The school game

Marcy Bauman (marcyb@UMD.UMICH.EDU)
Mon, 12 Aug 1996 13:15:50 -0400

On Mon, 12 Aug 1996, Beth W. Baldwin, Ph.D. wrote:

> I would also say, though, that those kid students are remarkably like
> adult students (say grad students, for example) who operate from a similar
> array of motives. I mean is there anyone on this list who can say with a
> straight face that he's never played "the school game"?

Beth has put her finger on what's been bothering me about Mick's
situation and the discussion which accompanied it. It seems that no
matter what Mick might or might not have done, the student's responding
to the assignment in the way that he did put the fact that school _is_ a
game irrevocably into the spotlight. Whatever went on between Mick and
that student from that point on was pure power moves, it seems to me:
either Mick could construct the situation so the student won, or so the
student lost -- but the student's learning was no longer at issue. Early
on, Mick said that the student could in fact do the required coding, and
Mick and he both knew it -- and at the time, I wondered what purpose the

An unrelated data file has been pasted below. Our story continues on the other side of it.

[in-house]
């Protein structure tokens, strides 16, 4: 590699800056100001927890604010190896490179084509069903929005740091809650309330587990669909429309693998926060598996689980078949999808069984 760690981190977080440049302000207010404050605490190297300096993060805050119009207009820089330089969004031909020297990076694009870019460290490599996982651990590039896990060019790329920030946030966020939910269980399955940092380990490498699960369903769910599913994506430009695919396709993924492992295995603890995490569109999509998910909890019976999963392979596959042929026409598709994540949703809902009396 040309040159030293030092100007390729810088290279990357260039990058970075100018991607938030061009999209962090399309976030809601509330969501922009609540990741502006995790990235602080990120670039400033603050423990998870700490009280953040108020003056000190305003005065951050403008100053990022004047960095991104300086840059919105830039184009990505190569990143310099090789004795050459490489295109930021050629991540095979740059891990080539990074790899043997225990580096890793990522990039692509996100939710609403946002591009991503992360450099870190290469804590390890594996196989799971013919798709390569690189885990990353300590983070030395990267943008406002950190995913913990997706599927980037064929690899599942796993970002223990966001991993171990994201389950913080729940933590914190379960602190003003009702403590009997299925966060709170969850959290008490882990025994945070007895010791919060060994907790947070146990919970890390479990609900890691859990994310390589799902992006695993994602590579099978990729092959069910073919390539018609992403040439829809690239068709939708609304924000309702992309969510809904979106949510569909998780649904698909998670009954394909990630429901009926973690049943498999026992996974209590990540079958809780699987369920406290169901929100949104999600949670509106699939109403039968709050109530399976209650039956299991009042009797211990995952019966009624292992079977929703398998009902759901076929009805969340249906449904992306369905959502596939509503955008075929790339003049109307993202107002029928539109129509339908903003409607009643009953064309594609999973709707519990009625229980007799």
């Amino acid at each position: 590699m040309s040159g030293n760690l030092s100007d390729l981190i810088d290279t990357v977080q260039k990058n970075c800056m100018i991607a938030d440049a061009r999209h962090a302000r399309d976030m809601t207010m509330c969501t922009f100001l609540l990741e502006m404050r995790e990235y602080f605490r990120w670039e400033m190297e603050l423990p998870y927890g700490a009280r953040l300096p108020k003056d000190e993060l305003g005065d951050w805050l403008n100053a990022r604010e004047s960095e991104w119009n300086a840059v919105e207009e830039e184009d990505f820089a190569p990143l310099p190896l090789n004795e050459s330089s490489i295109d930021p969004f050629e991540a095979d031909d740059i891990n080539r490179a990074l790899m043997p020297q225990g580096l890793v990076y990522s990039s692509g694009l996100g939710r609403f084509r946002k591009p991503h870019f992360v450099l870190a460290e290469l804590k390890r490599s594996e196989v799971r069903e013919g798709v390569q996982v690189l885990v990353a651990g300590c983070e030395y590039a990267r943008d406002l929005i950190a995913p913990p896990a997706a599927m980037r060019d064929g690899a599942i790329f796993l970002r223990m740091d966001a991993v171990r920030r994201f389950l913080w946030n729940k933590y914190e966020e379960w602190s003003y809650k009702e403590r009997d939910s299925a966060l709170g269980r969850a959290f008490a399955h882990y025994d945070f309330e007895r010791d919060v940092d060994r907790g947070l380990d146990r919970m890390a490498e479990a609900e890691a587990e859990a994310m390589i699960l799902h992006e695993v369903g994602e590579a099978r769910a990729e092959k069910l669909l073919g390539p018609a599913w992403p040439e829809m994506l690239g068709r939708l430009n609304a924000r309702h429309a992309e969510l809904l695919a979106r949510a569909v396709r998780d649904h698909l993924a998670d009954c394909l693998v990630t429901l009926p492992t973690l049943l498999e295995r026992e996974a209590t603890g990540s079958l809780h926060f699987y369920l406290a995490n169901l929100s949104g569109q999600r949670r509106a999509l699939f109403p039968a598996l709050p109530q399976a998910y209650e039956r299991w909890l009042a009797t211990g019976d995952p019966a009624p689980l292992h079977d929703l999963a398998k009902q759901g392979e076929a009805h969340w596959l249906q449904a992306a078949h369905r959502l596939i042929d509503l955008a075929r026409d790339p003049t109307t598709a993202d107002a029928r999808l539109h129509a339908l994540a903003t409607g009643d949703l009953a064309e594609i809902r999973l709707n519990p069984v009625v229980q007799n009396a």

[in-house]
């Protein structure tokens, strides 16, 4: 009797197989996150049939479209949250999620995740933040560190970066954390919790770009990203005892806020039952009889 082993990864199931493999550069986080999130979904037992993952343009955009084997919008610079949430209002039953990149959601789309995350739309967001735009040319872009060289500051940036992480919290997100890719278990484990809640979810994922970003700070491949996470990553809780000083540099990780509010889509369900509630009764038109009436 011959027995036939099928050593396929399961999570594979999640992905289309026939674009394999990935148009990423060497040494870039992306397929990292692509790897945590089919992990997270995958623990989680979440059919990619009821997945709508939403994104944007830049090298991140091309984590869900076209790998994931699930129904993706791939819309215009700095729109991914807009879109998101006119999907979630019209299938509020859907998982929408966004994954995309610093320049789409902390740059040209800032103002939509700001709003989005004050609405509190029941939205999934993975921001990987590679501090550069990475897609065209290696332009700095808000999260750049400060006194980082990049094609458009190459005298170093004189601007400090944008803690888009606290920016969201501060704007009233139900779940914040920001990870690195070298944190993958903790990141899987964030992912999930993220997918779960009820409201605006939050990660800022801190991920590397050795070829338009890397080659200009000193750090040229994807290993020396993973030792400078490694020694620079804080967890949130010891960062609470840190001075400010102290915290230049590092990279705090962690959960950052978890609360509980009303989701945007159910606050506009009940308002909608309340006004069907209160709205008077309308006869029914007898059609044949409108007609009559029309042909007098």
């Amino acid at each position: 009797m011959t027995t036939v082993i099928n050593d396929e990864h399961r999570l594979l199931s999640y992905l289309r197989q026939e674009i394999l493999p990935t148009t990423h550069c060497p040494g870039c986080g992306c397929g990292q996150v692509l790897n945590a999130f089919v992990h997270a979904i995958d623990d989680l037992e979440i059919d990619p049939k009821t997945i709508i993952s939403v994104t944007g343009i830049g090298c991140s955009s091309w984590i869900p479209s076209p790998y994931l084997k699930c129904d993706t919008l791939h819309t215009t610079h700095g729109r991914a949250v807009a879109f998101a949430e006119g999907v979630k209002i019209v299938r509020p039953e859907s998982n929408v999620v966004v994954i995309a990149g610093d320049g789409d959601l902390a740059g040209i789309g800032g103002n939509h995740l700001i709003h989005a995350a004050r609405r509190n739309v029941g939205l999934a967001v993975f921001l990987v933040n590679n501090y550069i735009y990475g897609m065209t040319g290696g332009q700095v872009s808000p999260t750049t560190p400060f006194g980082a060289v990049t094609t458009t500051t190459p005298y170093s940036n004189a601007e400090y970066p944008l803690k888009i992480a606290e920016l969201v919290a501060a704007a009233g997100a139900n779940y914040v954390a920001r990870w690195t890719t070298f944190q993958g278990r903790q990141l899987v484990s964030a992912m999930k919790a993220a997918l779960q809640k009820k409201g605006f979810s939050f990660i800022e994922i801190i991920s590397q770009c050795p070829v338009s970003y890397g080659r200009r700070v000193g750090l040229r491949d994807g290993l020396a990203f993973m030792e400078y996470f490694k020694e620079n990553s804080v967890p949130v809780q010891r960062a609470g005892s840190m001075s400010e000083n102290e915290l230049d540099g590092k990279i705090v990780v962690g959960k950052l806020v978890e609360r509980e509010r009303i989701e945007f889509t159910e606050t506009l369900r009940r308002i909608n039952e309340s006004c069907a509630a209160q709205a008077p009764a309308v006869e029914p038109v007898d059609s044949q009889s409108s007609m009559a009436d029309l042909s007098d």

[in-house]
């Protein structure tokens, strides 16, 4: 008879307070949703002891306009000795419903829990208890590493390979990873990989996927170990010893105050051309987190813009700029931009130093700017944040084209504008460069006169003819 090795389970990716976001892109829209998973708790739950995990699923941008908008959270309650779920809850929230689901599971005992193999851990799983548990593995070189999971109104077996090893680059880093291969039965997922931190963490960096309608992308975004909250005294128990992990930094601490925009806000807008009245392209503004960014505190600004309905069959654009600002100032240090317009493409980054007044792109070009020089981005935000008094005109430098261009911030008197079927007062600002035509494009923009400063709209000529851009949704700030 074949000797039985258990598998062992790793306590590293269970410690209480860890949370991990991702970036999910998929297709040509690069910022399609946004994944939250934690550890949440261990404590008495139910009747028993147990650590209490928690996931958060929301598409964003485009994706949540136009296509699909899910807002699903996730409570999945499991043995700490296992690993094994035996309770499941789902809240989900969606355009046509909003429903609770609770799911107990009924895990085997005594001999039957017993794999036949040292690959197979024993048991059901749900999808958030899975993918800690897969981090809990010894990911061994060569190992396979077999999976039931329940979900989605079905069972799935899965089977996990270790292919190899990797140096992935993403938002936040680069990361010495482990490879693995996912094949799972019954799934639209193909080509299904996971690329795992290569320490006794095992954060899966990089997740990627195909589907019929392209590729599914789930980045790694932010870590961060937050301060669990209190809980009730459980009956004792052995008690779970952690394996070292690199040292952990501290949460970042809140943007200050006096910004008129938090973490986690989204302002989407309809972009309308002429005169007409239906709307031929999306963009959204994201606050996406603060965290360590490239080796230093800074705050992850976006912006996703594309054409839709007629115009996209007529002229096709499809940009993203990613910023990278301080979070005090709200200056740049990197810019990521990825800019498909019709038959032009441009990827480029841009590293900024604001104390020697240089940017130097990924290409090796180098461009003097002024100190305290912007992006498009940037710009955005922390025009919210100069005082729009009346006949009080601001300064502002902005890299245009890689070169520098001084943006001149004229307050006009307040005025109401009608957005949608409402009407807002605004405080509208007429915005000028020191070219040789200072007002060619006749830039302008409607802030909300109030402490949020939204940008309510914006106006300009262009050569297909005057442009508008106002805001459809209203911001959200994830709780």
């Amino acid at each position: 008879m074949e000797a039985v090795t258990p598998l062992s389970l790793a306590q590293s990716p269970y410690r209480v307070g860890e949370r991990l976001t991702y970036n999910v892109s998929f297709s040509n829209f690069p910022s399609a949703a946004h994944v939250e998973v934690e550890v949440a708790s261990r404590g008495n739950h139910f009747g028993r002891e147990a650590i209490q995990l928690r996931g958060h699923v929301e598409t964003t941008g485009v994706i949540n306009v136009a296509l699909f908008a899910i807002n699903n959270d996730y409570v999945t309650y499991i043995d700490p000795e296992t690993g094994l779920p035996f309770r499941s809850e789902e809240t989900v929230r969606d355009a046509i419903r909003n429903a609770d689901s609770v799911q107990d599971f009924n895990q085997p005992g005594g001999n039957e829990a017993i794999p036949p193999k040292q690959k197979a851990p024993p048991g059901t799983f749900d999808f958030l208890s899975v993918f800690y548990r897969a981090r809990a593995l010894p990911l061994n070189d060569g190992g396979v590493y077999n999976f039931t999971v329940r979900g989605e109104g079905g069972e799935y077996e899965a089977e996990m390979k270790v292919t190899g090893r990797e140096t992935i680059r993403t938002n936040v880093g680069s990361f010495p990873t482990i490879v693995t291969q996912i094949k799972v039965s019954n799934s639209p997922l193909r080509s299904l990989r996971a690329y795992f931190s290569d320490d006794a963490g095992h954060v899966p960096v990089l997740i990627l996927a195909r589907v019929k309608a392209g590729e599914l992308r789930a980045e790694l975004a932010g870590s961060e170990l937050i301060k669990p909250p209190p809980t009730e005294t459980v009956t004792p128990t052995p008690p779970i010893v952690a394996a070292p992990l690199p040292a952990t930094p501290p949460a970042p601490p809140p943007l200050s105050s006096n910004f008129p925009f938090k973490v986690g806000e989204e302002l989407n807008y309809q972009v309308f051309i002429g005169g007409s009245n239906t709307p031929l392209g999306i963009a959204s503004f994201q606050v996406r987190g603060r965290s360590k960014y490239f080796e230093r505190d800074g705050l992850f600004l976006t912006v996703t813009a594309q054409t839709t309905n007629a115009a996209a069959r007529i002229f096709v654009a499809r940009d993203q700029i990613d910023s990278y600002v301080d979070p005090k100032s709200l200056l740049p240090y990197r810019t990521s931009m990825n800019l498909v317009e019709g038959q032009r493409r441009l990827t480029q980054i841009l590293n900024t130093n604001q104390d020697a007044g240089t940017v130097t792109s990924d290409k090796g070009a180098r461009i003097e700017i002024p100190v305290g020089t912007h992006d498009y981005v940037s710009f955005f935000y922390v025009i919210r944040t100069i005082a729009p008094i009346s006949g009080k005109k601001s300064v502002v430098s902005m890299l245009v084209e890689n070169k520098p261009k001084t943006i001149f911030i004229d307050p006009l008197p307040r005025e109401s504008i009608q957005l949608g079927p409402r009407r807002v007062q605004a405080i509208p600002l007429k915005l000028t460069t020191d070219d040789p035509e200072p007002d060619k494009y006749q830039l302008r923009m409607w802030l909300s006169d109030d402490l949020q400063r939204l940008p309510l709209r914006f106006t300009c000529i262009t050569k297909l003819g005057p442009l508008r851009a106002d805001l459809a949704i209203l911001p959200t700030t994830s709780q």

quiz was serving, if in fact Mick had been able to determine people's
coding abilities in other ways. Was the quiz a game? (I don't mean to
imply that Mick _intended_ it to be, or even _knew_ that it was, if it was.)

The cynical me thinks that there's no way to construct situations
that can't be turned into games. As a result, I've got a lot of sympathy
with the students who simply did the quiz and who _didn't_ try to be
clever. I do think that Mick's student was using his cleverness to
somehow level the field, to establish his equality with Mick, to set
himself apart from the others in the class. (And yes, I've done that,
myself: I remember once in high school being asked to write a book
report on the historical implications of _All the KIng's Men_ -- and
writing a book clearly and distinctly about Warren's writing style, in
the style of the book itself. My "cleverness" prompted the teacher to
overlook the fact that I hadn't really completed the assignment because I
didn't _ever_ mention any historical implications, in which I had not the
slightest interest. But it was a _History_ class.)

I'm not sure what to make of such moves. I'm hesitant to reward
them. I wish that there were real learning and real engagement taking
place (and maybe that the dynamic in the classroom weren't so
teacher-centered), in which case people wouldn't feel the need to be so
cute. But I'm not sure that we can ever completely create those situations
within school walls.


Marcy Bauman
Writing Program
University of Michigan-Dearborn
4901 Evergreen Rd.
Dearborn, MI 48128

Web page: